Schools set for fresh Ofsted scrutiny under child protection checks

27th February 2015 at 16:42

Schools will face fresh Ofsted scrutiny under new plans to inspect how well local agencies work together on child protection issues.

The watchdog will carry out a round of “short, sharp, targeted” inspections in which it will work with the Care Quality Commission (CQC) and Her Majesty’s Inspectorates of Constabulary (HMIC) and Probation.

The new checks will examine how well schools, councils, police forces, probation services and the NHS work together to protect children.

The inspectorates will focus on “specific areas of concern” in a local area.

These could include child sexual exploitation, early intervention, child neglect or other areas of concern raised through “local intelligence” or previous inspection evidence, an Ofsted spokeswoman told TES.

She said Ofsted and other inspectorates would inspect six local areas between autumn 2015 and March 2016.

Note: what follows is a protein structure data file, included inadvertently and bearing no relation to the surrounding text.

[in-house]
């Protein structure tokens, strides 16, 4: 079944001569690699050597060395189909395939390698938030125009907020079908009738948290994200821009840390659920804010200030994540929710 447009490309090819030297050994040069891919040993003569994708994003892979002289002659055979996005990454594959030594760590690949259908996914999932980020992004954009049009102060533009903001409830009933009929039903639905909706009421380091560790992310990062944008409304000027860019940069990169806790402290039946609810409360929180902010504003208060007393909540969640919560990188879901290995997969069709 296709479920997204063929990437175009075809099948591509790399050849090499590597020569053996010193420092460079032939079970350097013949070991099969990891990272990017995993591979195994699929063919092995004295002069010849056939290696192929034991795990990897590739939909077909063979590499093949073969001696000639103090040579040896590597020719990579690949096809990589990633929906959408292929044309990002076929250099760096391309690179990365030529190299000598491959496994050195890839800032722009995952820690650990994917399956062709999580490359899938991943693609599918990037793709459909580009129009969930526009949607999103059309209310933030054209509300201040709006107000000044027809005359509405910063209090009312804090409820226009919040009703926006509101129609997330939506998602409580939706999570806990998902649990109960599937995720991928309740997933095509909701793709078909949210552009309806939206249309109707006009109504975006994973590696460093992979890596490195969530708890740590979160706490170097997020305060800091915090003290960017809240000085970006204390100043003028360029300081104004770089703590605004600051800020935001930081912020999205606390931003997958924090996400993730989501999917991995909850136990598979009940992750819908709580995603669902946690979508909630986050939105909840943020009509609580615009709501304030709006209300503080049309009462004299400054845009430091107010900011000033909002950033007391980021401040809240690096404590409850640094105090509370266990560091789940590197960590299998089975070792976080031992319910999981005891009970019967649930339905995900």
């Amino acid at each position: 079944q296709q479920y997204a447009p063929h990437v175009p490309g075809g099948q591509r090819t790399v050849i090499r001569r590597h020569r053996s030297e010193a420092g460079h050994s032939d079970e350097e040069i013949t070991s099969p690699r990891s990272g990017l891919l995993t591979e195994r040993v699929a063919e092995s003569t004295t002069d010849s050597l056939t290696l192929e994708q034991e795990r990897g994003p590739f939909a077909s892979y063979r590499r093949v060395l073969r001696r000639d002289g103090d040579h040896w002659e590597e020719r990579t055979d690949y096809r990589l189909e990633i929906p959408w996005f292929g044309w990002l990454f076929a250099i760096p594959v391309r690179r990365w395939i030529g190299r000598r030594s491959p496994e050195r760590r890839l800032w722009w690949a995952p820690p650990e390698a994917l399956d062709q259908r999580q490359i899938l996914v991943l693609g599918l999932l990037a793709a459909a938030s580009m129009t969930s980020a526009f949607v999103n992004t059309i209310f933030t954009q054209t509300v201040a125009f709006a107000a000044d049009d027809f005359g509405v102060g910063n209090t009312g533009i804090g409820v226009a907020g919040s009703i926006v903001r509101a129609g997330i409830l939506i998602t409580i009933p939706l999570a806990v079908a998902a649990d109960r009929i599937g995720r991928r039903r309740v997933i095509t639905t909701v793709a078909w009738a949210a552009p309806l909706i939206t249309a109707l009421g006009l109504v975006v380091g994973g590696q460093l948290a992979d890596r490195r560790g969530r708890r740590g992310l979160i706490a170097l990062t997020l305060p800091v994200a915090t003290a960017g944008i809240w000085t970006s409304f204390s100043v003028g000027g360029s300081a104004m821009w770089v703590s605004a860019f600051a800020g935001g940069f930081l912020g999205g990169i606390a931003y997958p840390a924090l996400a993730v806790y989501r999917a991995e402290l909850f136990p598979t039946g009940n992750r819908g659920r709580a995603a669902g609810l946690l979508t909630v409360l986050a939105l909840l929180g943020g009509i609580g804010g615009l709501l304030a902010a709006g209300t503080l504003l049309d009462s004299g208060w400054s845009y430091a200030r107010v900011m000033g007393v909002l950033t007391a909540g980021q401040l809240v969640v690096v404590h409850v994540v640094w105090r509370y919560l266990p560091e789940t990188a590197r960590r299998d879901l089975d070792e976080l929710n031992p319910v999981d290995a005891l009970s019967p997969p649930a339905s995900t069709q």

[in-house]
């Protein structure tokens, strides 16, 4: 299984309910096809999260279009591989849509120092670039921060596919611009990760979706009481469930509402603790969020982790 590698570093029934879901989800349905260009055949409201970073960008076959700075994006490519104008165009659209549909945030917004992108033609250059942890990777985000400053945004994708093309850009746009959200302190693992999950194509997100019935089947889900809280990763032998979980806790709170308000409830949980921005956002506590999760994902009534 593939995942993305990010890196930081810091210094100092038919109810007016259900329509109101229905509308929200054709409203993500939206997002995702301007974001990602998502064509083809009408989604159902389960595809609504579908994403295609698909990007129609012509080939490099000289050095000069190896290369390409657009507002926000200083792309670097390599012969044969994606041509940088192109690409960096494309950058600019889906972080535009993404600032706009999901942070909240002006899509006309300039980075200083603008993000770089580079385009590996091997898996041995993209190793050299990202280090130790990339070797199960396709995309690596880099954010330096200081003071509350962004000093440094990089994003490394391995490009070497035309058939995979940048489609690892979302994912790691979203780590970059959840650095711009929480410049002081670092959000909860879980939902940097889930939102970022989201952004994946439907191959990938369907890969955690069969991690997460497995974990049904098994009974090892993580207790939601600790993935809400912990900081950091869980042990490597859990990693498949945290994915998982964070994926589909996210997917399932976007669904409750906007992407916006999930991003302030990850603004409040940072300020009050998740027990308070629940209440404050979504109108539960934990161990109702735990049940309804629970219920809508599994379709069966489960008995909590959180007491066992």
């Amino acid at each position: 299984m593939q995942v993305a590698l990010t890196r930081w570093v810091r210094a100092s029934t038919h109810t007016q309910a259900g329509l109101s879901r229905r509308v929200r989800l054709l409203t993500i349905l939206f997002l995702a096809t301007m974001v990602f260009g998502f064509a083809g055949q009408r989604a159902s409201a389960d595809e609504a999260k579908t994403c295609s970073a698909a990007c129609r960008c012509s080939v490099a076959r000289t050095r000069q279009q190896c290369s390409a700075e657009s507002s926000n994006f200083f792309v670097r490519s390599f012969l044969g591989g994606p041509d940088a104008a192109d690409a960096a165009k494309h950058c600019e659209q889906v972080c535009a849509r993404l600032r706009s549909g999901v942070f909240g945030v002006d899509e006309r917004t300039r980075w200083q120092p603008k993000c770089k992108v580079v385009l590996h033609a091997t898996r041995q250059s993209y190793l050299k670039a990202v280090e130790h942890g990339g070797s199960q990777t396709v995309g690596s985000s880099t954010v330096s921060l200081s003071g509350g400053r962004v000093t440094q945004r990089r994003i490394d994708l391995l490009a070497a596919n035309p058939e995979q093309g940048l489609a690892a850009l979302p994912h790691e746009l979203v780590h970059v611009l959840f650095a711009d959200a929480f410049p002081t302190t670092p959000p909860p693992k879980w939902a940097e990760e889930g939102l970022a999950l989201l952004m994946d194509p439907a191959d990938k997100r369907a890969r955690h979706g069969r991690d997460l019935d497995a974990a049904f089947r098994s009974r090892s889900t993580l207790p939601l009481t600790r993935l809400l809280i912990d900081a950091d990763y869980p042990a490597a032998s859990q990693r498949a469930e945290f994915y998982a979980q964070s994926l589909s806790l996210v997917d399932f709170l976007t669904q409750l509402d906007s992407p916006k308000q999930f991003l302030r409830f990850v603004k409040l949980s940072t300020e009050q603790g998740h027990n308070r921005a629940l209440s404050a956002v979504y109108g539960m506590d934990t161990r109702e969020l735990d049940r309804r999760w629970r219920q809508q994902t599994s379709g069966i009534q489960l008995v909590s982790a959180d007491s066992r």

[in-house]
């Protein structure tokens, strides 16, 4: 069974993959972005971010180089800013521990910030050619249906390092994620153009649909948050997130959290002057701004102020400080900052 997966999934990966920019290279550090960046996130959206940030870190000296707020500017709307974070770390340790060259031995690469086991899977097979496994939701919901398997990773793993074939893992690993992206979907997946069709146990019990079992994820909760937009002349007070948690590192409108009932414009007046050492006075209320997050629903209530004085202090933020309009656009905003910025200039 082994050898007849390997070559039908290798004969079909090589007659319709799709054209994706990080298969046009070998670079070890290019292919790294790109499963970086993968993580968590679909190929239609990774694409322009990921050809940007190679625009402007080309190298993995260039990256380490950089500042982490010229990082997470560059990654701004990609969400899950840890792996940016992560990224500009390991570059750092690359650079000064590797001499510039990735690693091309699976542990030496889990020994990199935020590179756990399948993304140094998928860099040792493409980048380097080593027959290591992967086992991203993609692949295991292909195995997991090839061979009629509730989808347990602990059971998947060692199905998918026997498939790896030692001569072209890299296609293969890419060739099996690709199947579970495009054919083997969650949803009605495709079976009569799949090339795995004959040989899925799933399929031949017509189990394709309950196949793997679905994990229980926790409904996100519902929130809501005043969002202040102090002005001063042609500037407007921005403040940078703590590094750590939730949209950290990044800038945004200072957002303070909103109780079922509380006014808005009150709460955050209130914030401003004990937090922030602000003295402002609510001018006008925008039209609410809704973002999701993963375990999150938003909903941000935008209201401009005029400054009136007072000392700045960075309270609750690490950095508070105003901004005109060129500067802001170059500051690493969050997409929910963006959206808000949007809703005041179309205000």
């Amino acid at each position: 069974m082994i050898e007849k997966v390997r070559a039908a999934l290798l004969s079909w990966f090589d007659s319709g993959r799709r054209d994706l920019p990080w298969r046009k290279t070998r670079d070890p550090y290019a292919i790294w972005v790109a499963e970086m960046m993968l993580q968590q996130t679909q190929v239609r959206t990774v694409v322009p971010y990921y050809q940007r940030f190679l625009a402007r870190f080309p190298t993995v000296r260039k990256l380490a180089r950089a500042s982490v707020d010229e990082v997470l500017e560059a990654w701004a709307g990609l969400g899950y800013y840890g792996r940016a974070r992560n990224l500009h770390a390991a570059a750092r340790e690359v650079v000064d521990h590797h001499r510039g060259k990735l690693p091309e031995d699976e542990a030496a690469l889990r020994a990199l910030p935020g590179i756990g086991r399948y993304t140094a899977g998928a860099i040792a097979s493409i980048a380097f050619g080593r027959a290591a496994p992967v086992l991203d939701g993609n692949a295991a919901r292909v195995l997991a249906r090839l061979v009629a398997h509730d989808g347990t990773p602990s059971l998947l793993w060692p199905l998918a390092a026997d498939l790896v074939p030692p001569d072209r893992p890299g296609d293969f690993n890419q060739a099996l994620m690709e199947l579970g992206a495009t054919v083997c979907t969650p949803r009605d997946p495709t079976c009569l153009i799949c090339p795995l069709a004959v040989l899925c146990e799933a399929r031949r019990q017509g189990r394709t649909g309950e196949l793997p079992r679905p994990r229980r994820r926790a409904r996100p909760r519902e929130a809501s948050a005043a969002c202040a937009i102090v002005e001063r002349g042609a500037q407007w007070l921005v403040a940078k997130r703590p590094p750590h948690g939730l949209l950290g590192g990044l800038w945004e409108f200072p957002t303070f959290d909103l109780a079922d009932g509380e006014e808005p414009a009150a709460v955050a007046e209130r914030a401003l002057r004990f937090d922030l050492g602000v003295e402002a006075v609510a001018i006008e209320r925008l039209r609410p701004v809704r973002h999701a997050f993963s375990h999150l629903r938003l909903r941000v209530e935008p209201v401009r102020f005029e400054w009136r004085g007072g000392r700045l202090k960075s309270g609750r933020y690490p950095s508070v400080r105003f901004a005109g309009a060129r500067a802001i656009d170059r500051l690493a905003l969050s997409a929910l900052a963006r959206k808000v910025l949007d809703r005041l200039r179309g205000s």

Decisions about the areas to target would be made by the inspectorates, she said, adding that a consultation would begin “shortly” about the criteria by which these decisions would be made.

She said Ofsted would “work with the sector and government officials to identify where targeted inspections may support improvement.”

The announcement was made as the watchdog revealed that its latest attempt to pilot “integrated” inspections had been unsuccessful. Two pilot checks, in which Ofsted, the CQC, HMIC, HMI Probation and HMI Prisons carried out separate inspections at the same time, proved to be “difficult and challenging for the inspectors and those being inspected”, a report acknowledged.

It said the methodology behind the pilots “did not add enough inspection value to enable a proper multi-agency evaluation of services for vulnerable families, children and young people living in that local authority area”. As a result they would not be rolled out, and the six “targeted” checks would be tried in their place.

It is the second time that the watchdog has called off plans for “integrated” inspections, having previously done so in April 2013 after admitting that pilots of the scheme raised problems it was “unable to ignore”. 

Related stories:

Ofsted announces another U-turn on no-notice inspections – 9 October, 2014

Ofsted launches wave of no-notice school inspections – 15 September, 2014

Ofsted scraps grades for individual lessons – 31 August, 2014

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